Friday, April 17, 2009

Antrim. GIANT'S CAUSEWAY; Northern Ireland

The Giant's Causeway consists of some 40,000 basaltic lava columns.  It started tens of millions of years ago, with hot lava seeping up through limestone cracks, to form a plateau. See

As the lava cooled, it contracted into polygonal columns, some 4, 5, 6 sides. Some are 12' thick, some are 40' tall. Beginning at the top, fractures spread down in layers, with the cooling and contractions stressing the material. The hexagonal shape relieves the most stress with least energy. Meet Dr. Alberto G. Rojo and author Eduardo A. Jagla, Argentina.  Their interest is in the patterns nature shows, Match an experiment with cornstarch.

No, that is too technical and dull.  Try this one. 

Dan Widing at the Giant's Causeway, County Antrim, Northern Ireland. Waiting for Finn.
There was once a quarrel between two giants, named Finn Mac Cool and Benandonner.

Benandonner built the causeway as a walkway from Scotland so he could do battle properly against Finn Mac Cool. The story has Finn posing as a baby in a pram, and the mother saying the baby is just Finn's brother - do read it all at Science may be right, but myth never misses.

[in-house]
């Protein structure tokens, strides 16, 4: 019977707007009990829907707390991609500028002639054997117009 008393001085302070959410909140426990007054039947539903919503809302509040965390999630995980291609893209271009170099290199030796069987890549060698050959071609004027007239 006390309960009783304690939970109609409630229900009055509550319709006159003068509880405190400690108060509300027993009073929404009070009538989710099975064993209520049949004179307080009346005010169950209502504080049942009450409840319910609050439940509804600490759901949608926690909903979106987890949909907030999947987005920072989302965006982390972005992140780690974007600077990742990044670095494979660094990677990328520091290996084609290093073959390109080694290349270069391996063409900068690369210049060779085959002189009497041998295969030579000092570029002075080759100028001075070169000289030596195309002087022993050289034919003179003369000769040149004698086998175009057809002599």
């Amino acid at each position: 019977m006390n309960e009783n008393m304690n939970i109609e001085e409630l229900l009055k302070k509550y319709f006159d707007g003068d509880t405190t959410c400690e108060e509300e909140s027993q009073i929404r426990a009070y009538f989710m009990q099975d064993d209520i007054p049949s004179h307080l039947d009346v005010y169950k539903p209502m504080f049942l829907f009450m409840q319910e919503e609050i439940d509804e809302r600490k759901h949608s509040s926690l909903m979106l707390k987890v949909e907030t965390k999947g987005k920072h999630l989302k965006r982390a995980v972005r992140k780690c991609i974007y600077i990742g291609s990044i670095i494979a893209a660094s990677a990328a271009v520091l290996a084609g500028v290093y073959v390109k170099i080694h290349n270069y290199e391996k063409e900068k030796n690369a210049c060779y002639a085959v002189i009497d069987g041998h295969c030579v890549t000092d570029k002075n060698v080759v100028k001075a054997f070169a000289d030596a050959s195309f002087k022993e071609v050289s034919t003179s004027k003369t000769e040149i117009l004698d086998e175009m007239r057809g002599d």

So we have another.  Finn was besotted with a lovely lady from the Hebrides, another lady giant, and build the causeway in order to bring her to Ireland.  Back to

Giant's Causeway, County Antrim, Northern Ireland

These formations are from vast long-ago lava flows, see all the geology and history at  The white tin on the rock means stop: walk no further. Or that someone tippled.
Giant's Causeway, lava rock formations, County Antrim, Northern Ireland

Dan Widing as Finn, Giant's Causeway, County Antrim, Northern Ireland

This is a UNESCO World Heritage site. See

Meet Finn. See for the myth.

See also for the Giant's Causeway. This is a fine site with all the World Heritage sites listed. Scroll down to the causeway, and follow the links for history and geology. See also for tourism information.

This would be an excellent geo-tourism site because of the geological sites and attractions. See book "Geotourism" by Ross Dowling at this site:

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